Poor James Franco. Not only was he widely panned for being the suckiest Oscar host that ever sucked ("distracted"—New York Times; "disinterested"—Hollywood Reporter; "probably incredibly baked"—everyone who watched the Academy Awards), it turns out he knew ahead of time just how embarrassing his performance was going to be. According to Franco, he bombed on stage not because he was bombed, but because he was given bad material.
Franco says that while Judd Apatow originally contributed some funny material for the Oscar hosts, producers ultimately chose not to use it. (Probably because it was offensive as hell, and everyone was still freaking out about Ricky Gervais at the Golden Globes.) By the time Franco started doing run-throughs of the live show a week before it aired, he realized how bad things were. He claims he tried to warn the Oscar execs, telling the producer:
I don't know why you hired me, because you haven't given me anything. I just don't think this stuff's going to be good.
If you thought the part where he came out on stage dressed like Marilyn Monroe was profoundly, painfully lame, Franco agrees with you. Apparently the original plan was for him to dress like Cher and sing with her onstage, but when Cher failed to receive a nomination for best original song, someone came up with the Marilyn gag instead. While Franco says he considered sabotaging the routine by deliberately falling and tearing his dress (?), he reluctantly agreed to to the skit:
I just didn't want to fight anymore, even when they said, "You'll come out as Marilyn Monroe. It'll be funny." Me in drag is not funny.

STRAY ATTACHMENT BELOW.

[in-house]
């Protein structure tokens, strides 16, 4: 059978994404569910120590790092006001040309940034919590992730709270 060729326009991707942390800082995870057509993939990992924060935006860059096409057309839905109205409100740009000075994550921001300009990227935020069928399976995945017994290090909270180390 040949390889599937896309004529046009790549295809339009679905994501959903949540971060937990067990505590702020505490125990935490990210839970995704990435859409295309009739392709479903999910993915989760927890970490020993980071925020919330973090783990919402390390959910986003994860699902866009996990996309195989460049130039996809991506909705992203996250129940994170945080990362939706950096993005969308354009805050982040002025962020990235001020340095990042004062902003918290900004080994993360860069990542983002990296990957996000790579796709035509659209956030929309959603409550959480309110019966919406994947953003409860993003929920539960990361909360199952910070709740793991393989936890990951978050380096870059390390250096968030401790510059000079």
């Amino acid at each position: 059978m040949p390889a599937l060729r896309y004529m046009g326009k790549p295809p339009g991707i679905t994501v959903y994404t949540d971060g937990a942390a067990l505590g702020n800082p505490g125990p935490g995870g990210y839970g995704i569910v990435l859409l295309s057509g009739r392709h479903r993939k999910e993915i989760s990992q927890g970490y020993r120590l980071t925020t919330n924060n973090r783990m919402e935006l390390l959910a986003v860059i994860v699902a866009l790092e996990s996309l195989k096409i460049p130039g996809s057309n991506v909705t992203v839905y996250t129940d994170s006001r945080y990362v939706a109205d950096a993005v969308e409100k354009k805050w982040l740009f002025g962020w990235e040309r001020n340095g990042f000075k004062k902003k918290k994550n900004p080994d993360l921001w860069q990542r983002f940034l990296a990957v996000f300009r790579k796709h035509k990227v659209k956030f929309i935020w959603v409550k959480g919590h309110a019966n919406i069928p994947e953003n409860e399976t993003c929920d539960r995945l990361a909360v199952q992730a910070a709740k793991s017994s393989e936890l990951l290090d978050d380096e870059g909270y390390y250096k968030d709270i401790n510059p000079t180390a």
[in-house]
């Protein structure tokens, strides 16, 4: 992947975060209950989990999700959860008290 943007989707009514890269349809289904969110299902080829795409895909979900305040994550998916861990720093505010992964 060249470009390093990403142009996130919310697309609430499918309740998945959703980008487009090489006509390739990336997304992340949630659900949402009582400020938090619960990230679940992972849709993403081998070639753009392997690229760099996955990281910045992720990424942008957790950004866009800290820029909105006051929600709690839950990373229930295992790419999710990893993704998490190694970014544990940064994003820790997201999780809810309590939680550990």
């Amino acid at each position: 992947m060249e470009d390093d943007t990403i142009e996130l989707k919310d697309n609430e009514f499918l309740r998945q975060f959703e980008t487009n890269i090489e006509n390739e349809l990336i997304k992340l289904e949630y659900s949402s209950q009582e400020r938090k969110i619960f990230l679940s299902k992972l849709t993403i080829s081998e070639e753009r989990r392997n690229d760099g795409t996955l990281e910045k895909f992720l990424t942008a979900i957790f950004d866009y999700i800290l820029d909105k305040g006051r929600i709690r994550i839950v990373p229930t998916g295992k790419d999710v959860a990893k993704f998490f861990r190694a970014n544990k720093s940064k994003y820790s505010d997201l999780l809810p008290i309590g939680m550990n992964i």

As for why he appeared so stoned mellow next to Anne Hathaway, he claims he was just trying to be the straight man to her enthusiastic performance—but mostly that he felt "trapped in that material."
You know, I can kind of see where he's coming from with all this. No one likes to be asked to do something that's lame and unrewarding, and I'm sure we can all identify with the feeling of putting in a half-assed effort as a result of being unmotivated.
On the other hand, it seems like those situations always involve two potential scenarios. You either drag your feet and do a crappy job because the whole thing is so stupid anyway, GOD, or you suck it up and do your best with what you've got. I'd guess that Anne Hathaway took the second route, and while she may have been mocked for being overly perky, I give her way more credit for getting up there and working her ass off. Franco earned his "Participant" badge, but that's about it.
I can understand his desire to whine about how it wasn't his fault, especially since he got so many poor reviews for his performance, but I'd have respected him more if he'd just laughed it off. Also, I can't imagine it helps an actor's career if they complain that they weren't able to rise above their material.
What do think about Franco's Oscar explanations? Do you think he was justified in blaming the writers?
Image via Flickr/everydaypants